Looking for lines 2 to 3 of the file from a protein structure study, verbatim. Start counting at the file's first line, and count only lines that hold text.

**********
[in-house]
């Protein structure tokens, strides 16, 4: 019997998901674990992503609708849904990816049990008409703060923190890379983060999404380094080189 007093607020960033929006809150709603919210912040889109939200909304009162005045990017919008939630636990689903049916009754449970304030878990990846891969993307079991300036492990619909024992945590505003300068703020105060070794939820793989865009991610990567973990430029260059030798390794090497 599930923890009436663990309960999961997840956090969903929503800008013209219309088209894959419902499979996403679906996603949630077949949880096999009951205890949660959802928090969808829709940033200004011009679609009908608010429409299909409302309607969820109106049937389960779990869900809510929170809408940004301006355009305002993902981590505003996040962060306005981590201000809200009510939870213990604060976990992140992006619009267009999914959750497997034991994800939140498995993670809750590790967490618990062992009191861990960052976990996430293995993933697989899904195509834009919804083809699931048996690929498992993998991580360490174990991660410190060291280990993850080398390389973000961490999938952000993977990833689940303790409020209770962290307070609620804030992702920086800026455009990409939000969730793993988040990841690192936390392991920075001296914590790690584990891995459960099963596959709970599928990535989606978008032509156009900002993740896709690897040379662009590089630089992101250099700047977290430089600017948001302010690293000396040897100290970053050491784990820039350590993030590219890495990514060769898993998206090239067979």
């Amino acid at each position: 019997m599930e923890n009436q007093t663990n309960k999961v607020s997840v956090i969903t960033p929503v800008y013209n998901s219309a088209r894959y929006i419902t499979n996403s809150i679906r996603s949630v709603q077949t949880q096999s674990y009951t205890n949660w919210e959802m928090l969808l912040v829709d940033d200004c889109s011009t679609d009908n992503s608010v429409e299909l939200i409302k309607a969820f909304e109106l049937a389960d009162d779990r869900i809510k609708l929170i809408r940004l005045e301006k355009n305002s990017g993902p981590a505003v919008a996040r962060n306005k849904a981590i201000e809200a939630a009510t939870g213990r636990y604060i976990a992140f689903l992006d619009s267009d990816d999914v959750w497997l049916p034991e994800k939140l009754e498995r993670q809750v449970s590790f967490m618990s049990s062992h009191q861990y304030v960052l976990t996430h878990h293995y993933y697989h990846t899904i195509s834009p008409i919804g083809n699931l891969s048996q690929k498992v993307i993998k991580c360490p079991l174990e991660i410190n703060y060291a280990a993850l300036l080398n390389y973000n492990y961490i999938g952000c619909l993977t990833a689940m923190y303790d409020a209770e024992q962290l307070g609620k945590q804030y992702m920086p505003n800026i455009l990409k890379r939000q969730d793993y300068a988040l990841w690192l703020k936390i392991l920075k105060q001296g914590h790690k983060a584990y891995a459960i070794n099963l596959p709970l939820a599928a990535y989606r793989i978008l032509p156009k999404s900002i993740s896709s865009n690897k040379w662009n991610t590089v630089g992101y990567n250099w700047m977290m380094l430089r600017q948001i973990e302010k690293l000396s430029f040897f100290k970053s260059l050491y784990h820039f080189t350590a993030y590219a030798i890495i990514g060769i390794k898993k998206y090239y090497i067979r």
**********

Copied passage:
């Protein structure tokens, strides 16, 4: 019997998901674990992503609708849904990816049990008409703060923190890379983060999404380094080189 007093607020960033929006809150709603919210912040889109939200909304009162005045990017919008939630636990689903049916009754449970304030878990990846891969993307079991300036492990619909024992945590505003300068703020105060070794939820793989865009991610990567973990430029260059030798390794090497 599930923890009436663990309960999961997840956090969903929503800008013209219309088209894959419902499979996403679906996603949630077949949880096999009951205890949660959802928090969808829709940033200004011009679609009908608010429409299909409302309607969820109106049937389960779990869900809510929170809408940004301006355009305002993902981590505003996040962060306005981590201000809200009510939870213990604060976990992140992006619009267009999914959750497997034991994800939140498995993670809750590790967490618990062992009191861990960052976990996430293995993933697989899904195509834009919804083809699931048996690929498992993998991580360490174990991660410190060291280990993850080398390389973000961490999938952000993977990833689940303790409020209770962290307070609620804030992702920086800026455009990409939000969730793993988040990841690192936390392991920075001296914590790690584990891995459960099963596959709970599928990535989606978008032509156009900002993740896709690897040379662009590089630089992101250099700047977290430089600017948001302010690293000396040897100290970053050491784990820039350590993030590219890495990514060769898993998206090239067979």
């Amino acid at each position: 019997m599930e923890n009436q007093t663990n309960k999961v607020s997840v956090i969903t960033p929503v800008y013209n998901s219309a088209r894959y929006i419902t499979n996403s809150i679906r996603s949630v709603q077949t949880q096999s674990y009951t205890n949660w919210e959802m928090l969808l912040v829709d940033d200004c889109s011009t679609d009908n992503s608010v429409e299909l939200i409302k309607a969820f909304e109106l049937a389960d009162d779990r869900i809510k609708l929170i809408r940004l005045e301006k355009n305002s990017g993902p981590a505003v919008a996040r962060n306005k849904a981590i201000e809200a939630a009510t939870g213990r636990y604060i976990a992140f689903l992006d619009s267009d990816d999914v959750w497997l049916p034991e994800k939140l009754e498995r993670q809750v449970s590790f967490m618990s049990s062992h009191q861990y304030v960052l976990t996430h878990h293995y993933y697989h990846t899904i195509s834009p008409i919804g083809n699931l891969s048996q690929k498992v993307i993998k991580c360490p079991l174990e991660i410190n703060y060291a280990a993850l300036l080398n390389y973000n492990y961490i999938g952000c619909l993977t990833a689940m923190y303790d409020a209770e024992q962290l307070g609620k945590q804030y992702m920086p505003n800026i455009l990409k890379r939000q969730d793993y300068a988040l990841w690192l703020k936390i392991l920075k105060q001296g914590h790690k983060a584990y891995a459960i070794n099963l596959p709970l939820a599928a990535y989606r793989i978008l032509p156009k999404s900002i993740s896709s865009n690897k040379w662009n991610t590089v630089g992101y990567n250099w700047m977290m380094l430089r600017q948001i973990e302010k690293l000396s430029f040897f100290k970053s260059l050491y784990h820039f080189t350590a993030y590219a030798i890495i990514g060769i390794k898993k998206y090239y090497i067979r």